- IBM is offering its employees the opportunity to take courses in data science and artificial intelligence with online learning company Simplilearn, a move that reflects growing interest among companies in offering their workers tech-based skills training.
- The set of four programs will be offered through Simplilearn's web-based learning management system and includes live virtual classrooms, access to teaching assistants, self-paced video instruction courses and assessments, according to the company. Upon completion, participants earn certificates from Simplilearn and IBM.
- Although they are billed as "master's programs," Simplilearn's chief marketing officer, Mark Moran, told Education Dive in an interview that they are not accredited and are intended as corporate training.
Calling the certificates "master's programs" was not intended to confuse people, Moran said. "It's around mastery, so we are highly focused on business outcomes and corporate training and how do you get somebody (to be) a master of that domain and able to be job-ready from the moment they graduate from that class," he added.
The collaboration pairs Simplilearn's training and instructors with course content from IBM. It is launching with two of the programs, which target data scientists and artificial intelligence (AI) engineers and cost $1,299 each. The remaining two, for data analysts and data engineers, will be available later this month.
Moran said learning pathways like the "master's programs" with IBM tend to take around a year to complete.
Rapid technological change has increased demand for skilled candidates in AI and other tech disciplines. The Simplilearn collaboration isn't the first such foray for IBM, which recently announced a certification program for data scientists as well as an apprentice program for those interested in the field. The company's rivals are making similar plays: Microsoft announced in April it would create a training partnership in AI for students in the U.S., the United Kingdom and France.
Such developments are part of a larger push by major employers to improve workforce access to education, thereby allowing them to pick from a larger pool of skilled workers. While these may take the form of apprenticeships for some, others, like JetBlue and Walmart, instead seek to encourage employees to develop new skills by funding their educational pursuits through grants, scholarships and tuition reimbursement.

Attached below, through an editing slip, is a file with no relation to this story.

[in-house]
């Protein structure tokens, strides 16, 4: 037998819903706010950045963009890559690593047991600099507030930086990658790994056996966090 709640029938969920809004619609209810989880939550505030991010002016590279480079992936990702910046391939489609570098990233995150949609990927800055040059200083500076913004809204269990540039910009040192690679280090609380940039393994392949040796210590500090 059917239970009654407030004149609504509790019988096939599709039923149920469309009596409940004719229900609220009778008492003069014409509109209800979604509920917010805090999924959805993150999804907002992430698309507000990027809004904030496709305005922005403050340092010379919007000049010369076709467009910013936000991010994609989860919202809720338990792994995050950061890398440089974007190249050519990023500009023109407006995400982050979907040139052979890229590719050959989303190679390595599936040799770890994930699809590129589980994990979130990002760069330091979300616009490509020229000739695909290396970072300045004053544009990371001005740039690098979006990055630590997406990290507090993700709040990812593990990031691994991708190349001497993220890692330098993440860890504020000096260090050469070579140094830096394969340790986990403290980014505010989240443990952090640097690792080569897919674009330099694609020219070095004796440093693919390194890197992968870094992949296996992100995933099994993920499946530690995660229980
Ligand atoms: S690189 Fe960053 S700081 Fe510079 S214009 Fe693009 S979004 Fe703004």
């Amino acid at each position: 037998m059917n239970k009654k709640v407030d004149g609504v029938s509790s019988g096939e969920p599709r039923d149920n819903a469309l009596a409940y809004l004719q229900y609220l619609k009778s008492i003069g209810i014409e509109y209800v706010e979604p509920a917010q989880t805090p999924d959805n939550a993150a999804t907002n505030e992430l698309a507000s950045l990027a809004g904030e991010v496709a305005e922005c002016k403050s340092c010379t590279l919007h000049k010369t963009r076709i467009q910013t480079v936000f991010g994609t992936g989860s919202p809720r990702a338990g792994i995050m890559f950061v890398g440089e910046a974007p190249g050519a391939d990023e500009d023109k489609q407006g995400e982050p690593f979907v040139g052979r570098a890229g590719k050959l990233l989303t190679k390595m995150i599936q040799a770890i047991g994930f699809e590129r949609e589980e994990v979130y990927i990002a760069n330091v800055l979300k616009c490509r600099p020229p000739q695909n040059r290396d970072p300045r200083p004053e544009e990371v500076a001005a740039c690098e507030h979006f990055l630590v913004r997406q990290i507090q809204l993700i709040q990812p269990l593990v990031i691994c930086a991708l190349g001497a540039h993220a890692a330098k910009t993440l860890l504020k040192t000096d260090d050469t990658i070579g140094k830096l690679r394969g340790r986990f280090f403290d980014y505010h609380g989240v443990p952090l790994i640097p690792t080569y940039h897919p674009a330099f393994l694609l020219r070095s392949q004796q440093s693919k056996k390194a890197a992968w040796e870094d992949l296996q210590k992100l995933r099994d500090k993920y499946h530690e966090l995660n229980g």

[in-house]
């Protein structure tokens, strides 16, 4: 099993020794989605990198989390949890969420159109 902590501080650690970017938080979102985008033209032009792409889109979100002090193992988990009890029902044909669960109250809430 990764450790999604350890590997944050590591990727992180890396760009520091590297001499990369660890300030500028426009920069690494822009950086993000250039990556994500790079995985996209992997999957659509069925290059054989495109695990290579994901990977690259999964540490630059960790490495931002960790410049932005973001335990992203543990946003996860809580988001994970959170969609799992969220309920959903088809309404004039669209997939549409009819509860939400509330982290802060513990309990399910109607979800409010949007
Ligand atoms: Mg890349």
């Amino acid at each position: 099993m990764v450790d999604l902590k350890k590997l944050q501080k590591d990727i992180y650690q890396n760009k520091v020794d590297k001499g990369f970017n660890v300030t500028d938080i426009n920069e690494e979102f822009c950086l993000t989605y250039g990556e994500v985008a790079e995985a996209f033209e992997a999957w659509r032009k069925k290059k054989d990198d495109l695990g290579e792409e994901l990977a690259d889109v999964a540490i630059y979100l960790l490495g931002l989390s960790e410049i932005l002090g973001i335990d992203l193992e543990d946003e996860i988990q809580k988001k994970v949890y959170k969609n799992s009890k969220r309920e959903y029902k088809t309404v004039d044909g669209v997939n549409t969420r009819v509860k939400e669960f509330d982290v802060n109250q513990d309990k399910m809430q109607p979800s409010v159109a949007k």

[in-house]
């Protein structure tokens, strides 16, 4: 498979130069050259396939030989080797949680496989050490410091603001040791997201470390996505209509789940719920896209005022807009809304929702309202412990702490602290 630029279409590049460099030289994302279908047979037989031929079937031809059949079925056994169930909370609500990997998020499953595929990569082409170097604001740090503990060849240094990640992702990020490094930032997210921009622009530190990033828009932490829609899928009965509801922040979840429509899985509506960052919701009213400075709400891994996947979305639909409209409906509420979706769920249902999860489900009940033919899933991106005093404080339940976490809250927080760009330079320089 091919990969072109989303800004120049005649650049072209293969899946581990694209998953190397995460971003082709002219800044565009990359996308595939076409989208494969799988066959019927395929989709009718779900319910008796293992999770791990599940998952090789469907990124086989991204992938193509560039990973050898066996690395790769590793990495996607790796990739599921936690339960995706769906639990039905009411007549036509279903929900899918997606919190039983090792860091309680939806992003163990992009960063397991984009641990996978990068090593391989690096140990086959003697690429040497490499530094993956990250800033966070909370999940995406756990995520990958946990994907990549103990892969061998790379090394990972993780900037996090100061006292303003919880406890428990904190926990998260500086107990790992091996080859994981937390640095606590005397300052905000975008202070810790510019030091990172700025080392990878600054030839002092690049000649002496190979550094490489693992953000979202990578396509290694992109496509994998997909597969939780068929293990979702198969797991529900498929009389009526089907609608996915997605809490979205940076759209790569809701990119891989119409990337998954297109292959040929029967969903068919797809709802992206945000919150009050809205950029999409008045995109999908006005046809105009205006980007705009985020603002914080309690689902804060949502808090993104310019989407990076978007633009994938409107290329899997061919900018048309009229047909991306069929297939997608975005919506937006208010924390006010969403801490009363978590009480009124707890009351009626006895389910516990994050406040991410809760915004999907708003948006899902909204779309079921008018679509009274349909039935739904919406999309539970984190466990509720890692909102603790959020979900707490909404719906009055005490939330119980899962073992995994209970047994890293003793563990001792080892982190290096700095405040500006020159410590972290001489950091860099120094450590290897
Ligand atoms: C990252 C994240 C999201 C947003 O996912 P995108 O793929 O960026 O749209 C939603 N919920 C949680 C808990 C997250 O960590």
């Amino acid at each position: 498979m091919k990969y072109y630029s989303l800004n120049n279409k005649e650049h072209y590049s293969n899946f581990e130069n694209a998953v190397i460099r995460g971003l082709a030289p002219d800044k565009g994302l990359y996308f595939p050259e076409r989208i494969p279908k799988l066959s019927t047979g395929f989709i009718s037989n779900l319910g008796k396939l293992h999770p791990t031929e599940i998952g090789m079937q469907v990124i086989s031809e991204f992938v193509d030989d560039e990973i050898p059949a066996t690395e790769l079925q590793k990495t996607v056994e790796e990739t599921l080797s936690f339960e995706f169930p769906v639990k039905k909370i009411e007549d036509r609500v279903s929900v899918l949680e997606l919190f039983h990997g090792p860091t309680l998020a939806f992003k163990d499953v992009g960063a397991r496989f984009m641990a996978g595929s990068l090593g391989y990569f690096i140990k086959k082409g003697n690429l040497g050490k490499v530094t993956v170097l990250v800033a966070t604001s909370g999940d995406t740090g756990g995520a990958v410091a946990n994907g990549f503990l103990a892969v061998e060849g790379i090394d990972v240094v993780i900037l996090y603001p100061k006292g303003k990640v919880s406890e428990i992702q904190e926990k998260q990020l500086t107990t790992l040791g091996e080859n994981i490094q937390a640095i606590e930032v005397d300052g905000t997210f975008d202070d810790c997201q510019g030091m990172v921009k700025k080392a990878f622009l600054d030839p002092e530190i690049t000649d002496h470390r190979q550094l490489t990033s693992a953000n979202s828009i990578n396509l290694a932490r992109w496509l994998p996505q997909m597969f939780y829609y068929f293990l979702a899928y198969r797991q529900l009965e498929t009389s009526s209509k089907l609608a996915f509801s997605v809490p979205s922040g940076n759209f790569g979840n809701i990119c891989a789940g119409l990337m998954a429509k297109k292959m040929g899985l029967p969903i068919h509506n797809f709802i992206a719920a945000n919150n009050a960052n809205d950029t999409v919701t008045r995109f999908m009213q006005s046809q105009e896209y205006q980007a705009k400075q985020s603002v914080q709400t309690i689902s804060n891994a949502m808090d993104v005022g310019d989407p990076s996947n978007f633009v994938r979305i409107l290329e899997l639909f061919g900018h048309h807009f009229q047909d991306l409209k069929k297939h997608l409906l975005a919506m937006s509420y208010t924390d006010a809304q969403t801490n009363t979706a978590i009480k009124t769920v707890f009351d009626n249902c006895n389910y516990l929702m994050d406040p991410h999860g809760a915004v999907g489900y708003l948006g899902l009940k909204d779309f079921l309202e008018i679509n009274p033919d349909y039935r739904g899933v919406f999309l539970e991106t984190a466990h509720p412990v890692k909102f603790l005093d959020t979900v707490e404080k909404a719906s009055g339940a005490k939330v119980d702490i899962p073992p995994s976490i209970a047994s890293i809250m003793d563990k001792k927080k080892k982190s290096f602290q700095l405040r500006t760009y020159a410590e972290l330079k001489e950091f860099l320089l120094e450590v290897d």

Colleges are eyeing those partnerships as a revenue opportunity. Purdue University Global has signed on several companies, including Papa John's, that are offering employees low- or no-cost college degrees. Arizona State University and the National University System have also announced dedicated efforts to tap into this demand. Such arrangements are thought to help universities avoid high student acquisition costs, particularly online.
Simplilearn, for its part, works with individual learners as well as with companies and about a dozen universities on co-branded technology education, Moran said. Among them is Duke University's continuing studies school, which partnered with Simplilearn to offer courses for a digital media and marketing certificate.
Moran added that the company also works directly with technology firms such as Google, Amazon and Microsoft "because their tool set is the tool set (students) should be working with." Companies' roles range from giving students access to simulations to providing existing training to help shape the curriculum.
Colleges are also working directly with tech companies on related education.
Other companies at the intersection of postsecondary institutions and companies seeking education options for their workers include Guild Education, which facilitates Walmart's $1-a-day degree program.